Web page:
Vigilantism has been identified as the topmost security threat to the peaceful conduct of the 2020 elections on December 7, a survey by the National Commission for Civic Education (NCCE) has established.
The survey also established that the main causes of vigilantism was political influence and it also confirmed that young people, especially heavily built men, popularly known as ‘macho’ were prone to be used by politicians and political parties for the perpetration of violent acts.
The NCCE survey, made available to the Ghana News Agency, classified vigilantism as an emerging violent trend that the use of arms had increased, contributing largely to electoral violence.
Titled: “Election 2020 – matters of concern to the Ghanaian voter,” the survey had 9,541 respondents from all the 275 constituencies. The data was collected in September 2020.
To curb vigilantism, it recommended the need for government to guarantee the independence of state security services to enforce the laws.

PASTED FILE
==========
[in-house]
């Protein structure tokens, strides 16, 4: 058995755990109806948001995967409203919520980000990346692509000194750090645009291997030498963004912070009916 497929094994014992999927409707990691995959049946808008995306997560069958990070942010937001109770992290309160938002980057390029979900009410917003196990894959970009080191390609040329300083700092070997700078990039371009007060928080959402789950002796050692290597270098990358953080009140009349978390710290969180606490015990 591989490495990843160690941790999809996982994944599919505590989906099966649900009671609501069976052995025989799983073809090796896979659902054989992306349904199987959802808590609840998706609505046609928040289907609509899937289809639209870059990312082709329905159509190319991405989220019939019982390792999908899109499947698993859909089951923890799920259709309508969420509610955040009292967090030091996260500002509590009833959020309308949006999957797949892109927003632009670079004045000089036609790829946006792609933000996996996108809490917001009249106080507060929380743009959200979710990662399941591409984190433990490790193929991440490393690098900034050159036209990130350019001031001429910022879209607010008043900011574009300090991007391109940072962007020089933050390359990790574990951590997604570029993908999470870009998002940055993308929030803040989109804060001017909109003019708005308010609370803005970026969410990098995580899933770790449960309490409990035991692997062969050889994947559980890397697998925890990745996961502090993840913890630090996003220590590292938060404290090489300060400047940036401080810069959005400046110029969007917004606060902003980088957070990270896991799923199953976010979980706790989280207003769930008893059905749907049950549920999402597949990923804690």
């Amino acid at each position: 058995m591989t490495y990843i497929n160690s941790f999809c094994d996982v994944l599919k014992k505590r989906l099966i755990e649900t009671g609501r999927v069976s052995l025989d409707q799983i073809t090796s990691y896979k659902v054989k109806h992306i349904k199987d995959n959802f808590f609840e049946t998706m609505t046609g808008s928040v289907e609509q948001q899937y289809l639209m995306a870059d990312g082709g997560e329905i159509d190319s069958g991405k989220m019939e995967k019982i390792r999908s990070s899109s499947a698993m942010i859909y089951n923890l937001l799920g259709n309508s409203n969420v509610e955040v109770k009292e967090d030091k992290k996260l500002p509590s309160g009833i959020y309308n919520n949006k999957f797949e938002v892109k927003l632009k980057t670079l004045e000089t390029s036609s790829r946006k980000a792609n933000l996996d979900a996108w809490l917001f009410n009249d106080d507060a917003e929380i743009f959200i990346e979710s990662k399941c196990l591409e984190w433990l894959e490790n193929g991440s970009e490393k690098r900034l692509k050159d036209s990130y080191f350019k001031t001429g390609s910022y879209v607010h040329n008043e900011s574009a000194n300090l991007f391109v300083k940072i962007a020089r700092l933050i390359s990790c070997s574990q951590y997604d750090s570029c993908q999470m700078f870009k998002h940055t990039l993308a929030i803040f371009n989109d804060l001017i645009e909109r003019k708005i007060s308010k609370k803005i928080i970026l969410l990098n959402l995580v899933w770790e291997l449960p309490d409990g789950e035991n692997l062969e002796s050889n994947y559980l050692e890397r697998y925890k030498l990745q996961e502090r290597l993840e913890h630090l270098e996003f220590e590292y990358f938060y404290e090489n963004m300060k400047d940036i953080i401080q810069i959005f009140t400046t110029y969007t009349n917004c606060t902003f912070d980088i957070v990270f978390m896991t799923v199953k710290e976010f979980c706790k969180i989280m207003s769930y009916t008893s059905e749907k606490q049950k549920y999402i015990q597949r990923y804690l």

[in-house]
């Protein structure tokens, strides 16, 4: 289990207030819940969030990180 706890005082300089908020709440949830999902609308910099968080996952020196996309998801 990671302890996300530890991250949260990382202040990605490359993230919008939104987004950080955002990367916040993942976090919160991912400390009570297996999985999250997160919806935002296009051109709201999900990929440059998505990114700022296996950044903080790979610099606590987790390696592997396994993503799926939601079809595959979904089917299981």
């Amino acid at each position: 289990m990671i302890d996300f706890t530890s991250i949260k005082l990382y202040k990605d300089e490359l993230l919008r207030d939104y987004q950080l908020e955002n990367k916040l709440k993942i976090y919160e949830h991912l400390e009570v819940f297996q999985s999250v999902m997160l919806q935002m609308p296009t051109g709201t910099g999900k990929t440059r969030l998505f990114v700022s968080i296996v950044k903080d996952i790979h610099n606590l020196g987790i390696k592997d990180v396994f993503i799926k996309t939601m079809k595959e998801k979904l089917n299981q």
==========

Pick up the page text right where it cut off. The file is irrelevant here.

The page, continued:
To prevent violence during elections, the study recommended the increase in security presence at the various polling stations and intensification of public education by the NCCE on peaceful co-existence, with a special focus on the youth.
On the use of arms and its contribution to electoral violence in Ghana, majority of the respondent supported the fact that counter-arms could disrupt the peace before, during, and after the general election.
The survey also established that majority of Ghanaians were ready to tolerate the views of others before, during and after the general election, which was a positive element for controlling electoral violence.
Ms Josephine Nkrumah, the NCCE Chairperson, said the survey was to explore the willingness of the people to cast their ballots.
It would also serve as a database to provide political parties, presidential and parliamentary candidates with information to address key issues of concern and generate content to inform the Commission’s educational engagements.
The NCCE Chairperson said the survey was the fifth quantitative study to be conducted by the NCCE since 2004 on matters of concern to the Ghanaian voter.